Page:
There’s no way Georgia is going to lose to Alabama. Period.
I write a column like this just about every week, but I’m pretty much always right. If you don’t believe me, check out the archives or listen to the Podcast in which I’m undefeated in predicting Georgia games this year (including the loss to Auburn).
But this post is a little bit different. Not because Alabama is Alabama (though Bama is Bama) and not because the Georgia Bulldogs are new to this position. This post is different because I’m not relying on hot takes, hatred or even math to get my point across. This post is about common sense.
Georgia is going to beat Alabama, and my reasoning comes down to plain, simple, abundantly-clear truths.
The Georgia Bulldogs will not lose to the Alabama Crimson Tide, because you don’t get beat up by your little brother and Bama is UGA’s little brother.
Let’s look at the facts.
Nick Saban can’t win the big one without Kirby Smart.
Think I’m kidding? Ask yourself why Alabama lost the National Championship Game last year. It certainly wasn’t because of the offense. It wasn’t because Steve Sarkisian was placed in a
booze-booze lose-lose situation on short notice. No, the unceremonious early dismissal of Lane Kiffin, one of the most brilliant minds and one of the most revered people in all of sports, was nothing more than a distraction by Nick Saban. Admittedly, it was a flawlessly executed distraction, but it was nothing more than a distraction nonetheless. You see, by convincing the mainstream media and fans alike to wonder, “What if Lane Kiffin wasn’t already on his way to FAU?” Saban was able to disguise the fact that Alabama couldn’t stop Clemson’s offense—not without Kirby Smart.
The reality is this: Nick Saban hasn’t stopped an opposing offense in a big game since Kirby Smart left. Seriously, when was the last time a Saban-coached team stopped anybody in a national championship game without Kirby Smart? I’ll give you the answer. It was back in 2003. And want to know a secret? Saban wasn’t coaching Alabama in 2003.
The reality is that Alabama has never won an undisputed National Championship without Kirby Smart—at least not during the BCS or Playoff eras. And that’s staggering because Alabama wins “national championships” even when they don’t win National Championships. Not following? Sit tight.
Alabama football is a fraudulent excuse for a national power.
Alabama claims 16 National Championships. The NCAA says Alabama has won 14. The Associated Press gives Alabama credit for 10. What gives?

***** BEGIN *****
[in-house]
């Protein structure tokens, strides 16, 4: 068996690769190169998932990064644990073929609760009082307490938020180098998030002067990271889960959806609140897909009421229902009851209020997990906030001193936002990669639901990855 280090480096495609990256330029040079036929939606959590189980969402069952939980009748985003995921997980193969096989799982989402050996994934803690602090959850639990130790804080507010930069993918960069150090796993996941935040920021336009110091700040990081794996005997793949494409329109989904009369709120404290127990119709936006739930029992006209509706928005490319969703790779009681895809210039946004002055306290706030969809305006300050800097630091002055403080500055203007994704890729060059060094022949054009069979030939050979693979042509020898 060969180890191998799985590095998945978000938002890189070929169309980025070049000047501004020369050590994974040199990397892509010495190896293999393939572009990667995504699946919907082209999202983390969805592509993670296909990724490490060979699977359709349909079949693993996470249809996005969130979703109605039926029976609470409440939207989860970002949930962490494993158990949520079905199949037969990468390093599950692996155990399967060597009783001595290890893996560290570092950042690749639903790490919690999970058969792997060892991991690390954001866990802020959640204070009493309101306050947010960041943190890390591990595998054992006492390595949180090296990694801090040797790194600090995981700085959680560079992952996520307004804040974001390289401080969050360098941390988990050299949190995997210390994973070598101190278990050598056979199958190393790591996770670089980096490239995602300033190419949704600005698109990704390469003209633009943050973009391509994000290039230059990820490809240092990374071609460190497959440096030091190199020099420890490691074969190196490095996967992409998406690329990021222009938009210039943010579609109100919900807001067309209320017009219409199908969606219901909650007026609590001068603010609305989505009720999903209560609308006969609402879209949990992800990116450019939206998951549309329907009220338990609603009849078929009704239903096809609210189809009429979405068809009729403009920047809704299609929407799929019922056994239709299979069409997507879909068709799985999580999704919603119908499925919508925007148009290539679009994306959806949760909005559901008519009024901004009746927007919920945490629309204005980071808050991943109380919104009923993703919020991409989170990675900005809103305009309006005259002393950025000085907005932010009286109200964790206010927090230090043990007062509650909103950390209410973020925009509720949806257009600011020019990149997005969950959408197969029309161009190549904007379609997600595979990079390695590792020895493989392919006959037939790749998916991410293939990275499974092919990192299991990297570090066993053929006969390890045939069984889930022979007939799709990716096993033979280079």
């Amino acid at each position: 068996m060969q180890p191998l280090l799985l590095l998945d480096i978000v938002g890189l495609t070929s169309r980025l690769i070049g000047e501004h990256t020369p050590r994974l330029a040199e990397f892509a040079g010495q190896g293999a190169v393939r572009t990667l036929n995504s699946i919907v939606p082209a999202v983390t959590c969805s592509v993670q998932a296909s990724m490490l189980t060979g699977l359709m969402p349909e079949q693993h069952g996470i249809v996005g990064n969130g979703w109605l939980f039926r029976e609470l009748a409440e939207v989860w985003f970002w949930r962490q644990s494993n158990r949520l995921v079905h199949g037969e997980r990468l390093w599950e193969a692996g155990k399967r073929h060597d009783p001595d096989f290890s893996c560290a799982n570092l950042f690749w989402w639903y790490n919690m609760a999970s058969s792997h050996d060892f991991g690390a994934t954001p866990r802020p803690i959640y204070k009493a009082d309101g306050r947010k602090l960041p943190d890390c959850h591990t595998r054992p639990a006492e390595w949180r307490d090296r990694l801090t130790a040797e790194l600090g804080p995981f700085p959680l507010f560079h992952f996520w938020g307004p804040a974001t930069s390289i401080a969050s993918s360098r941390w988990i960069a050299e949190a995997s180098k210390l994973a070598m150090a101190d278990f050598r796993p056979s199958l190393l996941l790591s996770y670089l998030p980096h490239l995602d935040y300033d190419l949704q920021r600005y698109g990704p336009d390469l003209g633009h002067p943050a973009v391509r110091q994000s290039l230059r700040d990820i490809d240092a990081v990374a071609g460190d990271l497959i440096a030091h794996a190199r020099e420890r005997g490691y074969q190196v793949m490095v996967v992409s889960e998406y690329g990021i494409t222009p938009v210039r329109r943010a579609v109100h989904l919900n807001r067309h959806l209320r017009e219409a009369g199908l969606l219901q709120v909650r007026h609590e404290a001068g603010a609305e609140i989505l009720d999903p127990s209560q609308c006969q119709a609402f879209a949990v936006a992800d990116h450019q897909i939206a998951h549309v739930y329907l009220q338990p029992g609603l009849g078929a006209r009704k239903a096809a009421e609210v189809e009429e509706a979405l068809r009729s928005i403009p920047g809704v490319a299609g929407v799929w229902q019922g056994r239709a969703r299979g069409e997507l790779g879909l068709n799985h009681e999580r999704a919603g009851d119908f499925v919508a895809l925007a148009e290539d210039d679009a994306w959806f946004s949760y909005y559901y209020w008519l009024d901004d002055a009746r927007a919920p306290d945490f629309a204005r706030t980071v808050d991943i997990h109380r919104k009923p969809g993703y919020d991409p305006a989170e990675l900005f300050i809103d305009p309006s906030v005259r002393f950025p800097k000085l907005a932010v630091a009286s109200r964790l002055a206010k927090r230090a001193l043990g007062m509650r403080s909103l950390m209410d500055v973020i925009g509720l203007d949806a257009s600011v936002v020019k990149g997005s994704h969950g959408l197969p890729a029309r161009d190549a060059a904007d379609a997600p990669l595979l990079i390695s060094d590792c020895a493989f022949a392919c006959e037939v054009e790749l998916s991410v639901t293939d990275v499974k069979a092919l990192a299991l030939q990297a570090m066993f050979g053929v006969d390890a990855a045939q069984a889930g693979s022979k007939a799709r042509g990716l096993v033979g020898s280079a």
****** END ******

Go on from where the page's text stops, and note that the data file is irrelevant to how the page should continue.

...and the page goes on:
Well, here’s an example. In 1973 Notre Dame won the AP, FWAA and NFF National Championships with a perfect 11-0 record. The Fighting Irish handed Alabama its lone loss that season in the Sugar Bowl. But sure…Alabama won that national championship…according to Alabama.
That’s not an isolated incident. It’s not even the most ridiculously fake national title Bama has “won.” In 1941, Alabama was 9-2 and finished ranked 20th in the AP Poll and 3rd in the Southeastern Conference. The undefeated Minnesota Gophers claimed the AP and Consensus title, but Alabama says they won it. Alabama lost to Vanderbilt that year.
There are half a dozen questionable Alabama “national championships,” because Alabama was the original inventor of Fake News. Alabama created the Participation Trophy Generation. Bear Bryant was the very first millennial, wandering around his parents’ basement begging for trophies and believing his own alternate realities.
Alabama paved the way for the ridiculousness we’re seeing at UCF.
But Alabama had to do all that in order to stay relevant. Why? Well, because Alabama kind of sucks.
Alabama kind of sucks.
A class action suit should be filed against the State of Alabama for false advertising and deceptive marketing. “Alabama the Beautiful” my ass. You ever been there? “Alabama is beautiful” is the greatest lie the devil ever told.
Truthfully, there are very few things the state does well other than advance negative southern stereotypes, but this post isn’t about personal attacks. It’s about how desperately people want out of Alabama’s football program.
Want to know why Georgia fired Mark Richt 25 months ago? Ultimately, because working for the University of Alabama is such a miserable experience.
- Kirby Smart hated doing all of Nick Saban’s work for him and getting no credit so he wanted out.
- He wanted out so badly that he considered taking a job working for the University of South Carolina. Seriously. He wanted to work at South Carolina more than he wanted to work at Alabama.
- Georgia wanted to rescue Kirby Smart, an alumnus, from the clutches of Alabama and a life in Columbia, South Carolina.
- Georgia graciously fired a longstanding, respected, winning coach (Mark Richt) in order to take in a would-be orphan (Kirby Smart).
The narrative that Georgia hired Kirby Smart in order to build Alabama-lite is the hottest take in the history of hot takes. It’s also flat-out wrong. Georgia didn’t fire Mark Richt (a coach who went 145-51 from 2001-2015) so that the program could be more like Alabama (which went 127-50 over the same time period given vacated wins and NCAA adjustments for cheating).
No, Georgia hired Kirby Smart because even the prodigal son must eventually come home to a fattened calf. You see, everyone wants out of Alabama.
Alabama is Georgia’s little brother.